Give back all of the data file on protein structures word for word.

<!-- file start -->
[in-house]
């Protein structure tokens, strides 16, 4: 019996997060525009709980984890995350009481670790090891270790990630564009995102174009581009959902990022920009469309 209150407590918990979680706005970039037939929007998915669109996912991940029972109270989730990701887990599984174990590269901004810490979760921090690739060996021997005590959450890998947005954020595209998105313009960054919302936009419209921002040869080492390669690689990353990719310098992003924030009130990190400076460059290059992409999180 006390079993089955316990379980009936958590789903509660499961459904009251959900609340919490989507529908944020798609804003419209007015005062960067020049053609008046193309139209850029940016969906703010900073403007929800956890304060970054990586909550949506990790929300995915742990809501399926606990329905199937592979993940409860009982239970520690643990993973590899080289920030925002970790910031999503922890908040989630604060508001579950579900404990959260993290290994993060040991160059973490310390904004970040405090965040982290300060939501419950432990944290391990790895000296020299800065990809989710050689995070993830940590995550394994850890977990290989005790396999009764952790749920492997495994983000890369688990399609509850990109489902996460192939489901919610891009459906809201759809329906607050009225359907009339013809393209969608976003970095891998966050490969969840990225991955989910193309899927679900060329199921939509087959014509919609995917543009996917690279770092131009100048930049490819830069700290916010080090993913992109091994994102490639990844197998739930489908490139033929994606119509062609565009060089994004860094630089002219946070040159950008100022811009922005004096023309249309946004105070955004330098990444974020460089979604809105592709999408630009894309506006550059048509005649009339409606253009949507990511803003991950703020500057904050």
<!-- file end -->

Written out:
[in-house]
């Protein structure tokens, strides 16, 4: 019996997060525009709980984890995350009481670790090891270790990630564009995102174009581009959902990022920009469309 209150407590918990979680706005970039037939929007998915669109996912991940029972109270989730990701887990599984174990590269901004810490979760921090690739060996021997005590959450890998947005954020595209998105313009960054919302936009419209921002040869080492390669690689990353990719310098992003924030009130990190400076460059290059992409999180 006390079993089955316990379980009936958590789903509660499961459904009251959900609340919490989507529908944020798609804003419209007015005062960067020049053609008046193309139209850029940016969906703010900073403007929800956890304060970054990586909550949506990790929300995915742990809501399926606990329905199937592979993940409860009982239970520690643990993973590899080289920030925002970790910031999503922890908040989630604060508001579950579900404990959260993290290994993060040991160059973490310390904004970040405090965040982290300060939501419950432990944290391990790895000296020299800065990809989710050689995070993830940590995550394994850890977990290989005790396999009764952790749920492997495994983000890369688990399609509850990109489902996460192939489901919610891009459906809201759809329906607050009225359907009339013809393209969608976003970095891998966050490969969840990225991955989910193309899927679900060329199921939509087959014509919609995917543009996917690279770092131009100048930049490819830069700290916010080090993913992109091994994102490639990844197998739930489908490139033929994606119509062609565009060089994004860094630089002219946070040159950008100022811009922005004096023309249309946004105070955004330098990444974020460089979604809105592709999408630009894309506006550059048509005649009339409606253009949507990511803003991950703020500057904050």